The 2nd Suffolks fell back to the Cambrai-Le Cateau road and were told ‘you are going to fight it out here’.
In the subsequent Battle of Le Cateau, the 2nd Battalion mounted a stubborn defence, out-manned and out-gunned by superior numbers. After more than eight hours of incessant bombardment and fighting, the Battalion was almost entirely decimated but would not surrender. Its members were eventually overwhelmed, those that could escape did but most were killed or taken prisoner.
At roll call the following day, the War Diary noted that there were just 114 able-bodied on parade out of almost 1000 men.
Among survivors, we assume, was James Gill though whether he had been wounded and needed time to recover, there is no evidence at present. At some later stage he transferred to the 1st Battalion of the Suffolk Regiment, though the 1st Suffolks did not serve on the Western Front until January 18, 1915.
Gill was certainly deployed with the 1st Suffolks the following September at the Battle of Loos and he had been promoted to acting corporal.
When the 1st Battalion arrived in the battle area on September 27, 1915, the main attack had taken place, but nevertheless the fighting was far from over.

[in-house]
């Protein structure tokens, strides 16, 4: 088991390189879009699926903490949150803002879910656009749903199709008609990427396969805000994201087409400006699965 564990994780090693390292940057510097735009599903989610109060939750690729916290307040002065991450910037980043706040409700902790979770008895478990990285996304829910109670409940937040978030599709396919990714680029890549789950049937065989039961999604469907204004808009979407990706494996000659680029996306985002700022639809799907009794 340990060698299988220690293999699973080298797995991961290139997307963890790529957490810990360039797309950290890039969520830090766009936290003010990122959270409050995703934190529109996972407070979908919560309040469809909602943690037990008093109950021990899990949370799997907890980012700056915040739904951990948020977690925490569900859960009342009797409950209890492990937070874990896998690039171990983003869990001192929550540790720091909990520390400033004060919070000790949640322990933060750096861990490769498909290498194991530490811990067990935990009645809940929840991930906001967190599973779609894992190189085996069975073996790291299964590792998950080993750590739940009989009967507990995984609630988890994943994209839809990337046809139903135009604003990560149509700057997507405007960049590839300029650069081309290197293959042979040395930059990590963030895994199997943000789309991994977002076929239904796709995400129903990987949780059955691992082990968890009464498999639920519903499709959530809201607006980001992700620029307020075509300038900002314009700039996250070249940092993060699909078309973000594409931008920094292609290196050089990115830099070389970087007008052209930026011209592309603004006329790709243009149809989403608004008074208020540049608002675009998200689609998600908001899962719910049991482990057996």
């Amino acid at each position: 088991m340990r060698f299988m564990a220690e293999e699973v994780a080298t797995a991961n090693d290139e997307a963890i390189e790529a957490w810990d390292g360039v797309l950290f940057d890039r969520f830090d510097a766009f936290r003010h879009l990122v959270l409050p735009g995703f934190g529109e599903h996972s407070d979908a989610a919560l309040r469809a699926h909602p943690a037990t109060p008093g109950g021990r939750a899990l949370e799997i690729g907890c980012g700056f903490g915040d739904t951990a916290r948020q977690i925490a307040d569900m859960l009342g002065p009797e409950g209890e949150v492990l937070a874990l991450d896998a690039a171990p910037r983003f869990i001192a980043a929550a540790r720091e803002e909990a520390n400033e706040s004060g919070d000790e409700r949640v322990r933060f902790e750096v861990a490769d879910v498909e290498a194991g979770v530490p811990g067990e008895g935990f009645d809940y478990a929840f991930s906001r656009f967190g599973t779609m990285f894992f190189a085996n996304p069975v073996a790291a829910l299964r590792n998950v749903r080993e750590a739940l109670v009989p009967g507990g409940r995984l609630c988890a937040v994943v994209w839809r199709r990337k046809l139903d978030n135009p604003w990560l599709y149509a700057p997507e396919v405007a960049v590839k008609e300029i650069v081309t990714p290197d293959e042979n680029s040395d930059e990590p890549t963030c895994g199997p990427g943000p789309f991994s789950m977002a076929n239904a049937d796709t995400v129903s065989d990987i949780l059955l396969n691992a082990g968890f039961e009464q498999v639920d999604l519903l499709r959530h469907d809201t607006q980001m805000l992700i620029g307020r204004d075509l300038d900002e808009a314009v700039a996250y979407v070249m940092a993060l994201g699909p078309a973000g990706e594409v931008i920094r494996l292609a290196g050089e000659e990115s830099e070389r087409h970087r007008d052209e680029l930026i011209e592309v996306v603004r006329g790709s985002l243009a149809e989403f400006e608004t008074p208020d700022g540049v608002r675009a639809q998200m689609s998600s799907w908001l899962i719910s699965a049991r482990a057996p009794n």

On October 3 the Suffolks were ordered to attack the so-called ‘Little Willie’ trench system, part of the German Hohenzollern Redoubt. The attack was due to begin at 8.30pm, but was ‘unable to make sufficient progress owing to the crowded state of the communication trench. The Battalion not having arrived, zero hour was postponed till 10.30, and then till midnight. Actually the attack did not begin till nearly 2am’.
By that time, the position of the moon had changed and other points of reference for the attack had altered or disappeared; there was no artillery support.
Three companies of the Suffolks groped their way forward but with direction completely lost, the attack went awry and failed.
Casualties were heavy amounting to some 160 officers and men, missing, killed or wounded.
Among those wounded was Corporal James Gill. He was sent to the 10th Stationary Hospital in St Omer, some 40-odd miles from the battlefield. It was here, on Wednesday October 6, 1915, that James Gill died as a result of his wounds.
The fateful message reporting James Gill’s death would have been delivered to his parents James and Agnes Gill, but there is likely to have been someone else, apart from immediate family, who would mourn and shed tears at the news of his death.
Miss Lilian (Lily) Harvey, 19 years old, lived in Park Cottages at Drinkstone Park. She had also attended Drinkstone School and was named as James’ legatee. It was she, rather than his parents or siblings, who received his outstanding army pay of £9 5s. 10d (£9.29p) and a War Gratuity of £7 10s. (£7.50p). Would it be too presumptive to say that Lily was, perhaps, James’ sweetheart?
James Gill is still remembered in Drinkstone a century after his death – the third man on the village’s war memorial to have fallen in the First World War.